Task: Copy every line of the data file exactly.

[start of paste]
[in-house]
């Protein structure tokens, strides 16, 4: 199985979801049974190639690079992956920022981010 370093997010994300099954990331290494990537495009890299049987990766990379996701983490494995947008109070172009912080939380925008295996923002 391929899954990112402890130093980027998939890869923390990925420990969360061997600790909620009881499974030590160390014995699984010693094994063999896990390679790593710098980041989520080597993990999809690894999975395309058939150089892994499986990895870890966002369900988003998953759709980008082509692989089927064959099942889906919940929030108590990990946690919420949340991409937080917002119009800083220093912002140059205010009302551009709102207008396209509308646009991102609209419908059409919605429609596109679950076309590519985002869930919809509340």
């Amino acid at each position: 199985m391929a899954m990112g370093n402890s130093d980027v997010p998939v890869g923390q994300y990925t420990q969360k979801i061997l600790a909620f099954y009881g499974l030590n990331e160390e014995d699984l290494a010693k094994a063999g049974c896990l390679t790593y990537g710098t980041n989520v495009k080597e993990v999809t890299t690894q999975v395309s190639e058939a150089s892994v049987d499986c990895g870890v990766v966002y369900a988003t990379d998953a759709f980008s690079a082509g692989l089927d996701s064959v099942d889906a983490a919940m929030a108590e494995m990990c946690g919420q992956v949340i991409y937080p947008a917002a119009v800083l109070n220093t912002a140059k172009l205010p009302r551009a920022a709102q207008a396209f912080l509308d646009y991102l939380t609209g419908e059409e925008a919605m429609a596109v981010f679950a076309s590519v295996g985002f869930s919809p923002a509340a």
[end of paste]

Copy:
[in-house]
């Protein structure tokens, strides 16, 4: 199985979801049974190639690079992956920022981010 370093997010994300099954990331290494990537495009890299049987990766990379996701983490494995947008109070172009912080939380925008295996923002 391929899954990112402890130093980027998939890869923390990925420990969360061997600790909620009881499974030590160390014995699984010693094994063999896990390679790593710098980041989520080597993990999809690894999975395309058939150089892994499986990895870890966002369900988003998953759709980008082509692989089927064959099942889906919940929030108590990990946690919420949340991409937080917002119009800083220093912002140059205010009302551009709102207008396209509308646009991102609209419908059409919605429609596109679950076309590519985002869930919809509340």
């Amino acid at each position: 199985m391929a899954m990112g370093n402890s130093d980027v997010p998939v890869g923390q994300y990925t420990q969360k979801i061997l600790a909620f099954y009881g499974l030590n990331e160390e014995d699984l290494a010693k094994a063999g049974c896990l390679t790593y990537g710098t980041n989520v495009k080597e993990v999809t890299t690894q999975v395309s190639e058939a150089s892994v049987d499986c990895g870890v990766v966002y369900a988003t990379d998953a759709f980008s690079a082509g692989l089927d996701s064959v099942d889906a983490a919940m929030a108590e494995m990990c946690g919420q992956v949340i991409y937080p947008a917002a119009v800083l109070n220093t912002a140059k172009l205010p009302r551009a920022a709102q207008a396209f912080l509308d646009y991102l939380t609209g419908e059409e925008a919605m429609a596109v981010f679950a076309s590519v295996g985002f869930s919809p923002a509340a």